Nearly every month, the terrific journal, Governance, leads with a summary of a forthcoming book pertaining to democracy, governance, or public administration. For their October issue, the journal carried a short essay of mine on my forthcoming book, When Crime Pays: Money and Muscle in Indian Politics.
The piece, entitled “Why Voters Sometimes Prefer Criminals as Candidates,” outlines the rational reasons for which voters in India (and elsewhere) decide to support a candidate with a serious criminal reputation. In contrast to the prevailing wisdom that such backing is due to a lack of information, I find that voters quite willingly lend their support to such political figures–with eyes wide open.
Here’s the key paragraph:
In settings where two conditions are operative—weak or unevenly enforced rule of law and highly salient social divisions—politicians can use their criminality to signal their credibility when it comes to protecting the interests of voters in their constituencies. This “protection” typically involves substituting for a state administration that is unable (or unwilling) to effectively and impartially fulfill its basic functions, such as guaranteeing public security, adjudicating disputes, and providing core public services. The “interests” of constituents that politicians pledge to protect are often cast in terms of preserving the status of their social (often ethnic) community. This allows a politician to spin his willingness to run afoul of the law as a necessary qualification for “defending” his community.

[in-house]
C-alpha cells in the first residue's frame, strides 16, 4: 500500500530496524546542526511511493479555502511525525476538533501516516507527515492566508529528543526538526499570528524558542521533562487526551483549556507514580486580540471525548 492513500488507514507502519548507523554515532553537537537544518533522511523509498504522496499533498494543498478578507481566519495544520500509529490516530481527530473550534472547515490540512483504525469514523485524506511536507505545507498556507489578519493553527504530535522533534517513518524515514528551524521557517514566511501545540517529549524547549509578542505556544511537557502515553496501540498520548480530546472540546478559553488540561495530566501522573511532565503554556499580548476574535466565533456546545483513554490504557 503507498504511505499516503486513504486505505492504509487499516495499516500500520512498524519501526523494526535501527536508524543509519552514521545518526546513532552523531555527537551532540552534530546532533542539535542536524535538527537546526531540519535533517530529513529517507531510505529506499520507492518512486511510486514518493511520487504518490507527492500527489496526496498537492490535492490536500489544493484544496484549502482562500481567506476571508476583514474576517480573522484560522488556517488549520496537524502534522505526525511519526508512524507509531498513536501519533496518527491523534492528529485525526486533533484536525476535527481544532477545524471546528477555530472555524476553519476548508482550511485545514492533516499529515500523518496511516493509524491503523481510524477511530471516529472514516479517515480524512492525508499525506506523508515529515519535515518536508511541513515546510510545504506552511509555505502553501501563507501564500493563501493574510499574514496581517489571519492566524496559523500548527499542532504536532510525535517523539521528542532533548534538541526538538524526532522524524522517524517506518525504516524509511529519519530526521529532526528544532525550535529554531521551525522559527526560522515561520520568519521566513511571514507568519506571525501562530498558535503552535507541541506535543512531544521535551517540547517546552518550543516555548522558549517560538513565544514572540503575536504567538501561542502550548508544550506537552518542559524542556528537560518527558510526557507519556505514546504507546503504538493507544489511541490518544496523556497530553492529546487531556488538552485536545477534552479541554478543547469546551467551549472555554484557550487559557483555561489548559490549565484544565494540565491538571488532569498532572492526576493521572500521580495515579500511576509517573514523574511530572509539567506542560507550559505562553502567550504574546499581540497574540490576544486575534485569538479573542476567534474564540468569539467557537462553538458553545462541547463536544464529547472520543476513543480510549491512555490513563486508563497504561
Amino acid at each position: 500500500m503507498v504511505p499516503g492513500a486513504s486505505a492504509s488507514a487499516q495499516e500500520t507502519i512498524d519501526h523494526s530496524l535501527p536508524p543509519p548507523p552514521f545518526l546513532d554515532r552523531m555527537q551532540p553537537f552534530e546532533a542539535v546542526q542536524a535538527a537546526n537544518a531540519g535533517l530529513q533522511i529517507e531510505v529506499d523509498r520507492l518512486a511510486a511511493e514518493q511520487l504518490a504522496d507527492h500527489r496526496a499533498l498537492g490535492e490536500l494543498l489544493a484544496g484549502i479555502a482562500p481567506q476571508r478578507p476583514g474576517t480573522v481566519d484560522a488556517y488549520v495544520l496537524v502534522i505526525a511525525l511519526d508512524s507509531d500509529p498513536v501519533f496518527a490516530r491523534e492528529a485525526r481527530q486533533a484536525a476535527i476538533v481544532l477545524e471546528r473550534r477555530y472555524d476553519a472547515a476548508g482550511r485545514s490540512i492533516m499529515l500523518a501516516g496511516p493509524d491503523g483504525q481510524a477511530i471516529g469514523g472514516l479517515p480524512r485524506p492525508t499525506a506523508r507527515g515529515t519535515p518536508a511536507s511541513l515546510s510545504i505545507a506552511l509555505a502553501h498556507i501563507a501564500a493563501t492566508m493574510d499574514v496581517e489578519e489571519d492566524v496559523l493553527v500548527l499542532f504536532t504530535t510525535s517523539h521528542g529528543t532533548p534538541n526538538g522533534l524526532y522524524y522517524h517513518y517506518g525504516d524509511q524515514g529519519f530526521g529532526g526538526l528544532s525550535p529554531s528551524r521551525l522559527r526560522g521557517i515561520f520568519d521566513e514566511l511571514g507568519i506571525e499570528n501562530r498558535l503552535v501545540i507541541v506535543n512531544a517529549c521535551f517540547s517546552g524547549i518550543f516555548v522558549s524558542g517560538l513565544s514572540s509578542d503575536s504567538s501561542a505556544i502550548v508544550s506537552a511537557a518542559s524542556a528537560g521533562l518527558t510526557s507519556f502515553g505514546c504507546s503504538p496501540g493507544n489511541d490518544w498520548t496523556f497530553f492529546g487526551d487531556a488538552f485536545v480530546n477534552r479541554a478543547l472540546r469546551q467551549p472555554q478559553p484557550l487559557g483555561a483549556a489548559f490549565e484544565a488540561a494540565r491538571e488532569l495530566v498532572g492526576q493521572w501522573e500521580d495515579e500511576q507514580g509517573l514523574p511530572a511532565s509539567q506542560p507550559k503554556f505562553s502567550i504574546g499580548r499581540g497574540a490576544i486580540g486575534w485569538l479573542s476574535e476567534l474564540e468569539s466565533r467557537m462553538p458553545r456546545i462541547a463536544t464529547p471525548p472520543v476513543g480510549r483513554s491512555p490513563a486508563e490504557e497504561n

If you are interested in learning more, you can read the full piece here.